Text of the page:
The Fruit That May Help Protect Skin From UV-Induced Damage
HealthDay News — Male mice consuming a red tomato diet have significantly lower tumor number after exposure to ultraviolet-B (UV-B) light, according to a study published online July 11 in Scientific Reports.
Jessica L. Cooperstone, PhD, from The Ohio State University in Columbus, and colleagues fed AIN-93G or AIN-93G + 10% tangerine or red tomato powder to 180 SKH-1 hairless and immunocompetent mice for 35 weeks. One hundred twenty mice were exposed to 2,240 J/m² UV-B light 3 times per week from weeks 11 to 20; tumors were tracked weekly. Control mice were fed the same diets without UV exposure.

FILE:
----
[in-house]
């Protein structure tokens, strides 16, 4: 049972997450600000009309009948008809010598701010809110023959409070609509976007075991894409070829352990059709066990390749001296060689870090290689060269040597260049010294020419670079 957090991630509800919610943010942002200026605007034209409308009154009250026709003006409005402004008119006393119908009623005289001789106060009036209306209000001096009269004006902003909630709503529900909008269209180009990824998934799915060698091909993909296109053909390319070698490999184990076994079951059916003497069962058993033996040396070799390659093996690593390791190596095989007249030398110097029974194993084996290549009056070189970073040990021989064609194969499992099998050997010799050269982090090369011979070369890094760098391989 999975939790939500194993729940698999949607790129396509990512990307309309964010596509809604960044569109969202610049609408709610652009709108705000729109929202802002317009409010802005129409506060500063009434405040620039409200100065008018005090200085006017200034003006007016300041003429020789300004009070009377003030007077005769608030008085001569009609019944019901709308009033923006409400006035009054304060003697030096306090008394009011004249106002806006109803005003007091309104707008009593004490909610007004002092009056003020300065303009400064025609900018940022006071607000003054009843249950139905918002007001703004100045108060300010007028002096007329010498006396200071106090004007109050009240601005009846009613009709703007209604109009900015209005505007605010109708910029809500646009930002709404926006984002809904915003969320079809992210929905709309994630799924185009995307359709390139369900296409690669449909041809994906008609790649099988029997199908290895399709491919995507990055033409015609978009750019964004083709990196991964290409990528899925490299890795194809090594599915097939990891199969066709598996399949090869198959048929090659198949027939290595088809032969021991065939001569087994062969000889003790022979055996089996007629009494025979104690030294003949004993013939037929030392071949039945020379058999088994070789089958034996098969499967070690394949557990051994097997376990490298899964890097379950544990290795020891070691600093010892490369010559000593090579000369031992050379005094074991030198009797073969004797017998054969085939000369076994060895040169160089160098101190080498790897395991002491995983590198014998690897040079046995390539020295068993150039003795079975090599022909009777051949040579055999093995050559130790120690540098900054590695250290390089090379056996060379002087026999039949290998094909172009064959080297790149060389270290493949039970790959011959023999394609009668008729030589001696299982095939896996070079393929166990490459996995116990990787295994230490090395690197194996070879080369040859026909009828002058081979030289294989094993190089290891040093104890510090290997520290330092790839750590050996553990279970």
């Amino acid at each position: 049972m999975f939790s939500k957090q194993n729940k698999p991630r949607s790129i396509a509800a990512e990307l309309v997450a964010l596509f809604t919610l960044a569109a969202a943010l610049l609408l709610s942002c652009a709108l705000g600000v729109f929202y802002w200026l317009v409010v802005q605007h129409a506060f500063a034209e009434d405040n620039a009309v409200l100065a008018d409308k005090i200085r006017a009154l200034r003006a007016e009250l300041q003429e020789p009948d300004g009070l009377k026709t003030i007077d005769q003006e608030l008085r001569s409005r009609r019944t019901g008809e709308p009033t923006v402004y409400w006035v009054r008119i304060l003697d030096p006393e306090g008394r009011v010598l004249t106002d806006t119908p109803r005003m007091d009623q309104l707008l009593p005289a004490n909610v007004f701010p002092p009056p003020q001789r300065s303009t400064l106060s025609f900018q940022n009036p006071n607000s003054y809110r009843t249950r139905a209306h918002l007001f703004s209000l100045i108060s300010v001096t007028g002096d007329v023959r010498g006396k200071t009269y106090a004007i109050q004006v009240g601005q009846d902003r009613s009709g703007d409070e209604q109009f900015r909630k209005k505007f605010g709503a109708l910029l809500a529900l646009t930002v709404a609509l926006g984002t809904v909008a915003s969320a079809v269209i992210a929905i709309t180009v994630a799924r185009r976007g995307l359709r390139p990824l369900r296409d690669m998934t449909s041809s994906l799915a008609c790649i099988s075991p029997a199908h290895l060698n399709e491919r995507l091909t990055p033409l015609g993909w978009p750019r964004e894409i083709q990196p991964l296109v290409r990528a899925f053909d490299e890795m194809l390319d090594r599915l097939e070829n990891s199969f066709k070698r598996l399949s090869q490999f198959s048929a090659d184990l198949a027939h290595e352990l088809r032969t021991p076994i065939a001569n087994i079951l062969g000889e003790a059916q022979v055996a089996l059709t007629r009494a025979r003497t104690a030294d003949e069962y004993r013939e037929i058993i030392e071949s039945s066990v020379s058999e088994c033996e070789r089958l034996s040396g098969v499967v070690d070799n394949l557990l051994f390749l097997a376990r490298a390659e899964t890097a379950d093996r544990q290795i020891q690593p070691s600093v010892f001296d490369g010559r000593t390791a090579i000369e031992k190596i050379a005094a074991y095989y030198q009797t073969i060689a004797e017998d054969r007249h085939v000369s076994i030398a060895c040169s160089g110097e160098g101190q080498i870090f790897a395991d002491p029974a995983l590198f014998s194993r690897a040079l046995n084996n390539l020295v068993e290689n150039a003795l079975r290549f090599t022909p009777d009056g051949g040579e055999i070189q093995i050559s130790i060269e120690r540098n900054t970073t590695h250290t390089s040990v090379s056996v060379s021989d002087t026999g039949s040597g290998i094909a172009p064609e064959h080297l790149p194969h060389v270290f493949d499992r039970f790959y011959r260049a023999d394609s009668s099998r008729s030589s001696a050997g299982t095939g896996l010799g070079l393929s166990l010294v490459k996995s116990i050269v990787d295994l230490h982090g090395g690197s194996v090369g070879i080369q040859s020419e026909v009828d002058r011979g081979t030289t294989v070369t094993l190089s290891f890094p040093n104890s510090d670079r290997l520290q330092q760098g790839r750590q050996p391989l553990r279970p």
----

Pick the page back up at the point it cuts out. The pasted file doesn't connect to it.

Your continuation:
Compared to controls, the researchers found that male mice consuming red tomato diets or pooled tomato diets had significantly lower tumor number (1.73 ± 0.50 and 2.03 ± 0.45, respectively, versus 4.04 ± 0.65). Total lycopene was higher in the skin of animals fed tangerine tomato powder, despite a lower dose. Compounds derived from tomato glycoalkaloids had significantly different metabolites in skin following tomato exposure.
"These data suggest the need for further studies investigating the role that tomatoes and tomato phytochemicals play in the mediation of keratinocyte carcinomas," the authors write.